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New Paid Sick Leave Requirement for Federal Contractors

On September 7, 2015, President Barack Obama signed an Executive Order requiring federal contractors and subcontractors to provide their employees with a minimum 7 days of paid sick leave annually, to be accrued at a rate of at least 1 hour of paid sick leave for every 30 hours worked. Although the Executive Order was signed September 7, 2015, it applies only to contracts solicited or awarded on or after January 1, 2017.

The Executive Order's stated purpose is "to increase efficiency and cost savings in the work performed by parties that contract with the Federal Government by ensuring that employees on those contracts can earn up to 7 days or more of paid sick leave annually, including paid sick leave for family care."

According to the Executive Order, however, it only applies to a contract if it is:

  • a procurement contract for services or construction;

  • a contract for services covered by the Service Contract Act;

  • a contract for concessions; or

  • a contract entered into with the federal government in connection with federal property or lands and related to offering services for federal employees, their dependents, or the general public.

In addition, the wages of employees under the above-mentioned contracts must be governed by the Davis-Bacon Act, the Service Contract Act, or the Fair Labor Standards Act in order for the paid sick leave requirements to apply.

Pursuant to the Executive Order, executive departments and agencies must ensure that any applicable contracts include a provision setting forth that, as a condition of payment, all of the contractor's employees working under the contract shall accrue a minimum of one hour of paid sick leave for every 30 hours worked. The Executive Order also requires that the contractor and any subcontractors incorporate the paid sick leave provision into any lower-tier subcontracts. Furthermore, the paid sick leave provided to employees must carry over from one year to the next. Upon separation from employment, a contractor does not need to pay an employee for accrued sick leave. If, however, an employee is rehired within 12 months of job separation, the accrued sick leave must be reinstated.

The paid sick leave may be used by the employee not only for absences resulting from the employee's medical condition, but also to provide care for a family member, including a child, parent, spouse, or domestic partner who has a medical condition. In addition, the employee may use the paid sick leave to recover from domestic violence, sexual assault, or stalking. The contractor or subcontractor must allow an employee to take paid sick leave if the employee makes an oral or written request 7 calendar days in advance, and the request includes the expected length of the leave. If the employee cannot provide 7-days' advance notice because the need for leave was not foreseeable, then the employee must make the request for leave as soon as is practicable.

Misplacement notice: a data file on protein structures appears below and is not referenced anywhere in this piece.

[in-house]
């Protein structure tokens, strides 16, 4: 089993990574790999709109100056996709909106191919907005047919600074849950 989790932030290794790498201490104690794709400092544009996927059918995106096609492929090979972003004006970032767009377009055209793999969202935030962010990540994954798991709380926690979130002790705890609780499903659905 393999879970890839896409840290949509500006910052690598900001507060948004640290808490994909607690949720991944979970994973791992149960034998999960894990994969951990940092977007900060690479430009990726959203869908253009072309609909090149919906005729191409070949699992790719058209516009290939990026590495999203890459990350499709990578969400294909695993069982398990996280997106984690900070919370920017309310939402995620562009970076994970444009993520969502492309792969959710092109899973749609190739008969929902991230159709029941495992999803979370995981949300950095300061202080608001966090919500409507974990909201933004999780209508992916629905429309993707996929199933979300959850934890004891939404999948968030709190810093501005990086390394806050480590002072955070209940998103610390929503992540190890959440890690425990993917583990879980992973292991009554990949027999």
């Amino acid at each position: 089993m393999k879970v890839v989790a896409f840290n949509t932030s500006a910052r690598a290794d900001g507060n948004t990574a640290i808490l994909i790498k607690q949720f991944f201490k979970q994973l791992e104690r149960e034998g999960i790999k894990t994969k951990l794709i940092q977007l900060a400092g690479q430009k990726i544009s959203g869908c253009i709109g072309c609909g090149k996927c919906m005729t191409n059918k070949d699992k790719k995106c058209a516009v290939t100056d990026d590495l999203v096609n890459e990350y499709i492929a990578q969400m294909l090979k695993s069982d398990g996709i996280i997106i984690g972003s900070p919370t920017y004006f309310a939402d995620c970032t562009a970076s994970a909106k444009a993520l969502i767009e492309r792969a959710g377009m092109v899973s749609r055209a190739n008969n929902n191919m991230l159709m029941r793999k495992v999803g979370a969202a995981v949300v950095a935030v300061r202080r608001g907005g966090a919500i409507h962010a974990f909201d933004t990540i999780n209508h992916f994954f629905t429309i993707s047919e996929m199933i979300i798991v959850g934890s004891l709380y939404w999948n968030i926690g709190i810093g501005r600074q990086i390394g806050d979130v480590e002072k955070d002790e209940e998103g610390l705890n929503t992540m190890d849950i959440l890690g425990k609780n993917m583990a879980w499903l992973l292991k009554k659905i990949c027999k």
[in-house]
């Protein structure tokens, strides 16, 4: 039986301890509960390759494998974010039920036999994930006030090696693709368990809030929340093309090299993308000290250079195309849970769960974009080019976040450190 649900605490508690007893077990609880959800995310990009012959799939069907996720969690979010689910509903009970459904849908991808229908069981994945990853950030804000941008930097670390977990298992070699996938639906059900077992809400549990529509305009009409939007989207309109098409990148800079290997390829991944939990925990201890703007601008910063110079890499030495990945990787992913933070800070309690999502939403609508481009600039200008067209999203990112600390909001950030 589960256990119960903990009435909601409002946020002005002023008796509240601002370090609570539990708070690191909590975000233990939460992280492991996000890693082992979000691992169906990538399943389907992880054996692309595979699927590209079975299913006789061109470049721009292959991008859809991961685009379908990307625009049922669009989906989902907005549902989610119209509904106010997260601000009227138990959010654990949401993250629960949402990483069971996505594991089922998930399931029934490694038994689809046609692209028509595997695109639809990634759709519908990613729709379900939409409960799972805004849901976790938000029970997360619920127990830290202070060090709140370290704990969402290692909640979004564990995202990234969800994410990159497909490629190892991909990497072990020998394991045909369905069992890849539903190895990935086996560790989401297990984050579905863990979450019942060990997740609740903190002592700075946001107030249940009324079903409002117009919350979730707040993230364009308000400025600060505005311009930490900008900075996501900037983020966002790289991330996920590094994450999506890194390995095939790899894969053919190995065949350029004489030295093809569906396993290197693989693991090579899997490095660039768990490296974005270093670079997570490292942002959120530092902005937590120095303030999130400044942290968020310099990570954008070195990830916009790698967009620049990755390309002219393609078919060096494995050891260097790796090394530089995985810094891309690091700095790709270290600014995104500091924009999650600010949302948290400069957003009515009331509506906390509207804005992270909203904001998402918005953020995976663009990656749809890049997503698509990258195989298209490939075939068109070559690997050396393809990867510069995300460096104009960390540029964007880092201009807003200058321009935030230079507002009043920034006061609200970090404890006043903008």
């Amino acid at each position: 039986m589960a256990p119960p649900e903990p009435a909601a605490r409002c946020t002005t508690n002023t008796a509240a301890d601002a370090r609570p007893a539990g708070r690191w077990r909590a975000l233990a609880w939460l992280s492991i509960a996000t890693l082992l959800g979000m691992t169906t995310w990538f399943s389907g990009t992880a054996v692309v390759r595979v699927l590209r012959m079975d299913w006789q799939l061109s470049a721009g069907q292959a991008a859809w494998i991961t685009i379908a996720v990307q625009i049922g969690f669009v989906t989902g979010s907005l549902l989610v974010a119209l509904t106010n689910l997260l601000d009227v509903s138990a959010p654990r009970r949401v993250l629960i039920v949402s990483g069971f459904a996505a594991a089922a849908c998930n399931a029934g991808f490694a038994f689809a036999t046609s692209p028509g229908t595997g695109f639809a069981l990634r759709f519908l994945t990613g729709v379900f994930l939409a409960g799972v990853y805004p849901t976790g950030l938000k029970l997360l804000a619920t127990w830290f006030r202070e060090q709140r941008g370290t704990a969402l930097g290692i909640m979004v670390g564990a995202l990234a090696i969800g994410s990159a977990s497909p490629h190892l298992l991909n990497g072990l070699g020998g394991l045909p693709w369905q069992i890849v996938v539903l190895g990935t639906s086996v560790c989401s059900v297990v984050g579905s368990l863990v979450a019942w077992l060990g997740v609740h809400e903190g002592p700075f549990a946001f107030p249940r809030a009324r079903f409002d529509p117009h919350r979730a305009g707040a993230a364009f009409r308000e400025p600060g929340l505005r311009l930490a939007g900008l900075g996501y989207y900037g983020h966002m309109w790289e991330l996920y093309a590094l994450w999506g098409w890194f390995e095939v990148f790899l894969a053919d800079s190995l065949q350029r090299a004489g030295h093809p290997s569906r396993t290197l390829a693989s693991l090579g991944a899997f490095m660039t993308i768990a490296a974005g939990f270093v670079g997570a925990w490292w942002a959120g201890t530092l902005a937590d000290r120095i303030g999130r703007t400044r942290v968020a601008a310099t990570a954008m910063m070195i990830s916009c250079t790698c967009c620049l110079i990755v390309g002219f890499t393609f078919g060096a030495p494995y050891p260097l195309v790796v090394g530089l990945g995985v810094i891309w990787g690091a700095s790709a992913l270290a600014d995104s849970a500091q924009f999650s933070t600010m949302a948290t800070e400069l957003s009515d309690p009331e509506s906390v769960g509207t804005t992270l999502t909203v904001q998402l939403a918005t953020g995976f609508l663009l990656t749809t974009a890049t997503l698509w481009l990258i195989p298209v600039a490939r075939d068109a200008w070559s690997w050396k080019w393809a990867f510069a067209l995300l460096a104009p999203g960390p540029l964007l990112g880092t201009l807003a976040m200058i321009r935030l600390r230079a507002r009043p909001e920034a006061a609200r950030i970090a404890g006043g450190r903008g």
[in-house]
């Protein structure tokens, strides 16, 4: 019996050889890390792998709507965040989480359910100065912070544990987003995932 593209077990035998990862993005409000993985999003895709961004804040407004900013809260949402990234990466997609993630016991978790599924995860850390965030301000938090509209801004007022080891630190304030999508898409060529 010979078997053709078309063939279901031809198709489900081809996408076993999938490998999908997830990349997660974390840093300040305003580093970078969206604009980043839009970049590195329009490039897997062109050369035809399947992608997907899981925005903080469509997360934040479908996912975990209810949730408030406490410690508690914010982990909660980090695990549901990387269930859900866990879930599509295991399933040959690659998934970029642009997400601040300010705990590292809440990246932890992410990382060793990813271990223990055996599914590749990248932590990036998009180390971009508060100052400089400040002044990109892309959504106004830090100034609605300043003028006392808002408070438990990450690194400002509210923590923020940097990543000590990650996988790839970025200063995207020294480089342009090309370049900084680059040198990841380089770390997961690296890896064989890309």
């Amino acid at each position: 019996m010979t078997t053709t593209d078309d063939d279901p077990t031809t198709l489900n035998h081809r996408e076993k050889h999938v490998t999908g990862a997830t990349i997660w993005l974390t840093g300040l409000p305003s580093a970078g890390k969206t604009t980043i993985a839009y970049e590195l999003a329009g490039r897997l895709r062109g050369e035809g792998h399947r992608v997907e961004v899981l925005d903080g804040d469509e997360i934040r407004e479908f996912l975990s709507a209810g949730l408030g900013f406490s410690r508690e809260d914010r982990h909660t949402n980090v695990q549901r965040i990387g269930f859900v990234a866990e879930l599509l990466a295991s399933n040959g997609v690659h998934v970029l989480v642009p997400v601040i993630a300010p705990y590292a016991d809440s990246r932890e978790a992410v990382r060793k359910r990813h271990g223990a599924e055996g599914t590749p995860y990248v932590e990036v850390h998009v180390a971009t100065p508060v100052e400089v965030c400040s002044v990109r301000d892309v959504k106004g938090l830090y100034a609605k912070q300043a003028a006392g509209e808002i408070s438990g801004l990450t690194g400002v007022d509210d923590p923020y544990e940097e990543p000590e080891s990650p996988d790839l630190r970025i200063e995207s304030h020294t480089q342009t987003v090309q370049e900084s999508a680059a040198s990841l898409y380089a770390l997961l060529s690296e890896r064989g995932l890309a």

For absences of three or more consecutive workdays resulting from an employee's medical condition or care of a family member, an employer can require a certification from a healthcare provider. If three or more consecutive days of paid sick leave is used by an employee because of domestic violence, sexual assault, or stalking, the employer may require the employee to provide supporting documentation from an appropriate individual or organization.

The Secretary of Labor now has a September 30, 2016, deadline to issue regulations necessary and appropriate to carry out the Executive Order. Federal contractors and subcontractors with paid sick leave policies that do not afford employees with the amount of paid sick leave provided for in the Executive Order should begin reviewing any necessary changes they may need to make to comply with the new requirements starting January 1, 2017.

Gonzalez Saggio & Harlan LLP | Copyright © 2019

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About this Author

Gregory Gilmore, Commercial, ERISA, Employment Attorney Gonzalez Saggio Law Firm
Partner

Gregory B. Gilmore’s primary practice areas include complex commercial litigation, ERISA litigation, and employment and labor law, representing management exclusively. He has been part of the defense team in a number of employment discrimination and harassment matters, both in the Courts in New Jersey and New York, and before the EEOC and state and local anti-discrimination agencies. He has also litigated cases related to the enforcement of favorable arbitration and non-compete agreements. In addition, Mr. Gilmore has conducted workplace investigations of...

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